High-octane sounds from a UK techno mainstay.
Ben Sims is part of UK techno's elite. Along with fellow veterans such as Surgeon, Regis, James Ruskin and Mark Broom, he helped define the sound of British dance music throughout the late '90s and early '00s. Like many working in that era, Sims' early sound was percussive, propulsive and, above all, powerful. Much of it landed on his own labels—Hardgroove, Ingoma and Theory—and it was aimed directly at the dance floor. Sims remains a popular and extremely active producer today, releasing several 12-inches per year while keeping up a vigorous cross-continental gig schedule.
One of techno's most accomplished and technically skilled selectors, his talent is very much on display in this week's podcast. Recorded live in one take, it sees Sims mix with three decks quickly and flawlessly, maintaining a flow while finding space for a variety of house and techno sounds.
How and where was the mix recorded?
It was recorded in September at my studio in Hackney on three CDJs and a Pioneer mixer.
Can you tell us about the idea behind the mix?
I just wanted it to be an accurate reflection of what I'm playing these days. There's lots of new material, plus tracks from up-and-coming artists and couple of older favourites too. It's been a while since a DJ set of mine went public as the radio show has been my main focus, so I wanted to try and capture the feel and energy of my sets rather than the more polished feel of Run It Red. I'm pretty happy with it. Recreating a DJ set in a room on your own doesn't always work out, but this one feels quite close.
You've done a fair few tracks in the looped disco vein this year. What's the enduring appeal of this style for you?
I took a break from the more sample-based material for a while as I'd definitely released too much of it previously, so some time focusing on more straight-up techno tracks and machine funk has been good for me. But disco is still a big influence, as is most '70s and '80s black dance music. It's always going sneak into my productions, but I'm glad I've finally got around to creating another artist name for that style: Ron Bacardi. The alias allows me to keep the projects separate and not confuse people. It's also definitely helped to work with other labels that are more house-orientated, like Karlovak and Bass Culture. I'm also now doing the occasional Ron Bacardi DJ set where I drop house and disco, so it's worked out really well. It used to feel like I was forcing disco influences into my techno sets and it didn't always work, so now it's another project and getting a whole new audience, which is great.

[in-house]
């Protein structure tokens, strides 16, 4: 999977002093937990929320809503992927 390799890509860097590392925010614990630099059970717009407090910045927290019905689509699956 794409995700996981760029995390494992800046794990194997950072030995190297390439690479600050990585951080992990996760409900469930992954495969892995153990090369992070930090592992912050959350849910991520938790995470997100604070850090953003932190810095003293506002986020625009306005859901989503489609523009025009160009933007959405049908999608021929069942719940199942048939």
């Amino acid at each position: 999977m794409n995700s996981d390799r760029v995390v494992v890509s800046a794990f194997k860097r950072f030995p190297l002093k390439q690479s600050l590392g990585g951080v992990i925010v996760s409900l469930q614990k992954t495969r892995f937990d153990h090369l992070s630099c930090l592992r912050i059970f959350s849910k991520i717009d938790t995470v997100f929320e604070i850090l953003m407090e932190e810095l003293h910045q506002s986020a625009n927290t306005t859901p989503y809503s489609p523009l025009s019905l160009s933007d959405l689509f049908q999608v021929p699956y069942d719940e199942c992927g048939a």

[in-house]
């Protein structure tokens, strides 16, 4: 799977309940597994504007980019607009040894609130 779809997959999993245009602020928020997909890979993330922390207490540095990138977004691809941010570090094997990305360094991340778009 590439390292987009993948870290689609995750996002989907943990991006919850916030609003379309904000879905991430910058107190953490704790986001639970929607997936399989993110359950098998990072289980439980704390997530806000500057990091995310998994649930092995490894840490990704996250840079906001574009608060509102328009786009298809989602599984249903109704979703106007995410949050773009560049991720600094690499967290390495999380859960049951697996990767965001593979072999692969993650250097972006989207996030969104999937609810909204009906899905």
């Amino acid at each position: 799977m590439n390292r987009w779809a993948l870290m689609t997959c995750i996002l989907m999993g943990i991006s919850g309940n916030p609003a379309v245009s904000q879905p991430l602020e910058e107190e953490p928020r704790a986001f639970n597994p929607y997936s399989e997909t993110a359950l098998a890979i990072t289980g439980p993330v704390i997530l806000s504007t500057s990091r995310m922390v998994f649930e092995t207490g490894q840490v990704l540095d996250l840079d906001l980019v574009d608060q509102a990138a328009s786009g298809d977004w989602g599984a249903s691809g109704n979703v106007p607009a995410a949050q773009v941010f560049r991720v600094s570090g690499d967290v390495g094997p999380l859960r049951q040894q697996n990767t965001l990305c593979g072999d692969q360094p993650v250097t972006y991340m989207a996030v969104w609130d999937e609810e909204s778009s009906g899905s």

Machine, your party with Kirk Degiorgio, is billed as a "night of fresh techno." Which artists have sounded fresh to you in 2015?
ASOK, Nummer, Die Roh, Binny, Mike Gervais, Sigha, Borrowed Identity, DJ Spider, MCMXC, J Albert, Alphadrum, Clip, Deniro, Arnaldo and Antigone. Loads, really.
What are you up to next?
Focusing on studio work as a priority. It was nice to have some time away from it after I closed Theory, but it's time to get serious again. I'm keen to release music on more labels, rather than start another imprint for my own productions (for the time being, anyway). There's a bunch of great stuff coming out on my recently relaunched Symbolism label—that will continue to focus on music from artists I'm feeling, rather than my own. Plus there's a few low-key, fun, labour-of-love projects like the Essex Rascals, which will see a handful of limited releases coming out early 2016.
On the DJ side of things, I'm looking forward to continuing to increase my techno circuit, playing new spots and doing my thing to fresh audiences. Next year will see at least three Kabuki nights at the great Dance Tunnel in Dalston with all night back-to-back sessions with some of my favourite DJs. Machine turns five next year, so there'll be some nice parties to celebrate that. But first we have Oscar Mulero and Truncate at Corsica Studios on December 18th.